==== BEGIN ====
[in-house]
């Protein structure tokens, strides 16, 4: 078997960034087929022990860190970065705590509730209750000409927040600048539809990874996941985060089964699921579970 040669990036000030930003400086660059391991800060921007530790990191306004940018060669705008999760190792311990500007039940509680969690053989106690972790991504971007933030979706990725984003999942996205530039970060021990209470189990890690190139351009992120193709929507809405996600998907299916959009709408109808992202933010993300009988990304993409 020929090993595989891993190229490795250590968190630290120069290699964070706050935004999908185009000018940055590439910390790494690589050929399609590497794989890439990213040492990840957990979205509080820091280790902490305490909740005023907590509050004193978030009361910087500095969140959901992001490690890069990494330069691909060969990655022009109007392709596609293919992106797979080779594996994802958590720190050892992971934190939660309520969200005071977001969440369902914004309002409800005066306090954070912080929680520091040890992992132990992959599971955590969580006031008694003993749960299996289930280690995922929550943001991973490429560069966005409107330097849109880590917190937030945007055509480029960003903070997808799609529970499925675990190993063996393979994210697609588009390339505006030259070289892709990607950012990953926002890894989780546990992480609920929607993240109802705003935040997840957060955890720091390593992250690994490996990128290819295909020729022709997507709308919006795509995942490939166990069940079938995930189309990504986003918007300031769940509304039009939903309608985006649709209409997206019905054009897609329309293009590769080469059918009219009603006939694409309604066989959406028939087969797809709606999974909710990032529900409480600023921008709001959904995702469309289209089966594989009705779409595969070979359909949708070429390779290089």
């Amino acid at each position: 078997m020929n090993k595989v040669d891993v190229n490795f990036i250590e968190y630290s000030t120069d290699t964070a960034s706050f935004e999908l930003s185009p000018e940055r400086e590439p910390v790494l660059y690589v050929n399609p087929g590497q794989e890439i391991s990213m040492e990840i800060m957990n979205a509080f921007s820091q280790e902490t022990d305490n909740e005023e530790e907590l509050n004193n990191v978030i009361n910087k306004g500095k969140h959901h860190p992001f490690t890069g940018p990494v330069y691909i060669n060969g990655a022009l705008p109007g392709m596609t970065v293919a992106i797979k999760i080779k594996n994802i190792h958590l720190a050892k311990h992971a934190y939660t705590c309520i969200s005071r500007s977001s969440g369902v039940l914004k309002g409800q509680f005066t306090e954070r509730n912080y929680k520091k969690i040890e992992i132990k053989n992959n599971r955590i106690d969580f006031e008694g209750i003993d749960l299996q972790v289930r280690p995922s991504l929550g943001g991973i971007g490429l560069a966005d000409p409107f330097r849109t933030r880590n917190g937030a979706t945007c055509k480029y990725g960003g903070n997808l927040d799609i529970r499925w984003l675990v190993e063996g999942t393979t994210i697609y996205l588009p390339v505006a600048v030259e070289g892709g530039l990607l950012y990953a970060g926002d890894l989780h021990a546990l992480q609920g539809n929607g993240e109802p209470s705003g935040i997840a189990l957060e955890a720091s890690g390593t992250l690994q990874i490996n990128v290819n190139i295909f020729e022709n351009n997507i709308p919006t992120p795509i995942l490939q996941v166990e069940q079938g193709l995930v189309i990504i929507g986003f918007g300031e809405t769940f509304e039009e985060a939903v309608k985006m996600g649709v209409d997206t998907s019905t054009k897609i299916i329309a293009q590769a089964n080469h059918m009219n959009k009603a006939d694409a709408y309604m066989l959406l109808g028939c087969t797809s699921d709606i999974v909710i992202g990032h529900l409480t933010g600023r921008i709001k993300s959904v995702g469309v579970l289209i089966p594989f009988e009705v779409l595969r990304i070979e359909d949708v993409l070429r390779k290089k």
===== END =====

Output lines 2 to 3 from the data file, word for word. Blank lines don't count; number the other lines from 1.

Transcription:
């Protein structure tokens, strides 16, 4: 078997960034087929022990860190970065705590509730209750000409927040600048539809990874996941985060089964699921579970 040669990036000030930003400086660059391991800060921007530790990191306004940018060669705008999760190792311990500007039940509680969690053989106690972790991504971007933030979706990725984003999942996205530039970060021990209470189990890690190139351009992120193709929507809405996600998907299916959009709408109808992202933010993300009988990304993409 020929090993595989891993190229490795250590968190630290120069290699964070706050935004999908185009000018940055590439910390790494690589050929399609590497794989890439990213040492990840957990979205509080820091280790902490305490909740005023907590509050004193978030009361910087500095969140959901992001490690890069990494330069691909060969990655022009109007392709596609293919992106797979080779594996994802958590720190050892992971934190939660309520969200005071977001969440369902914004309002409800005066306090954070912080929680520091040890992992132990992959599971955590969580006031008694003993749960299996289930280690995922929550943001991973490429560069966005409107330097849109880590917190937030945007055509480029960003903070997808799609529970499925675990190993063996393979994210697609588009390339505006030259070289892709990607950012990953926002890894989780546990992480609920929607993240109802705003935040997840957060955890720091390593992250690994490996990128290819295909020729022709997507709308919006795509995942490939166990069940079938995930189309990504986003918007300031769940509304039009939903309608985006649709209409997206019905054009897609329309293009590769080469059918009219009603006939694409309604066989959406028939087969797809709606999974909710990032529900409480600023921008709001959904995702469309289209089966594989009705779409595969070979359909949708070429390779290089």
């Amino acid at each position: 078997m020929n090993k595989v040669d891993v190229n490795f990036i250590e968190y630290s000030t120069d290699t964070a960034s706050f935004e999908l930003s185009p000018e940055r400086e590439p910390v790494l660059y690589v050929n399609p087929g590497q794989e890439i391991s990213m040492e990840i800060m957990n979205a509080f921007s820091q280790e902490t022990d305490n909740e005023e530790e907590l509050n004193n990191v978030i009361n910087k306004g500095k969140h959901h860190p992001f490690t890069g940018p990494v330069y691909i060669n060969g990655a022009l705008p109007g392709m596609t970065v293919a992106i797979k999760i080779k594996n994802i190792h958590l720190a050892k311990h992971a934190y939660t705590c309520i969200s005071r500007s977001s969440g369902v039940l914004k309002g409800q509680f005066t306090e954070r509730n912080y929680k520091k969690i040890e992992i132990k053989n992959n599971r955590i106690d969580f006031e008694g209750i003993d749960l299996q972790v289930r280690p995922s991504l929550g943001g991973i971007g490429l560069a966005d000409p409107f330097r849109t933030r880590n917190g937030a979706t945007c055509k480029y990725g960003g903070n997808l927040d799609i529970r499925w984003l675990v190993e063996g999942t393979t994210i697609y996205l588009p390339v505006a600048v030259e070289g892709g530039l990607l950012y990953a970060g926002d890894l989780h021990a546990l992480q609920g539809n929607g993240e109802p209470s705003g935040i997840a189990l957060e955890a720091s890690g390593t992250l690994q990874i490996n990128v290819n190139i295909f020729e022709n351009n997507i709308p919006t992120p795509i995942l490939q996941v166990e069940q079938g193709l995930v189309i990504i929507g986003f918007g300031e809405t769940f509304e039009e985060a939903v309608k985006m996600g649709v209409d997206t998907s019905t054009k897609i299916i329309a293009q590769a089964n080469h059918m009219n959009k009603a006939d694409a709408y309604m066989l959406l109808g028939c087969t797809s699921d709606i999974v909710i992202g990032h529900l409480t933010g600023r921008i709001k993300s959904v995702g469309v579970l289209i089966p594989f009988e009705v779409l595969r990304i070979e359909d949708v993409l070429r390779k290089k």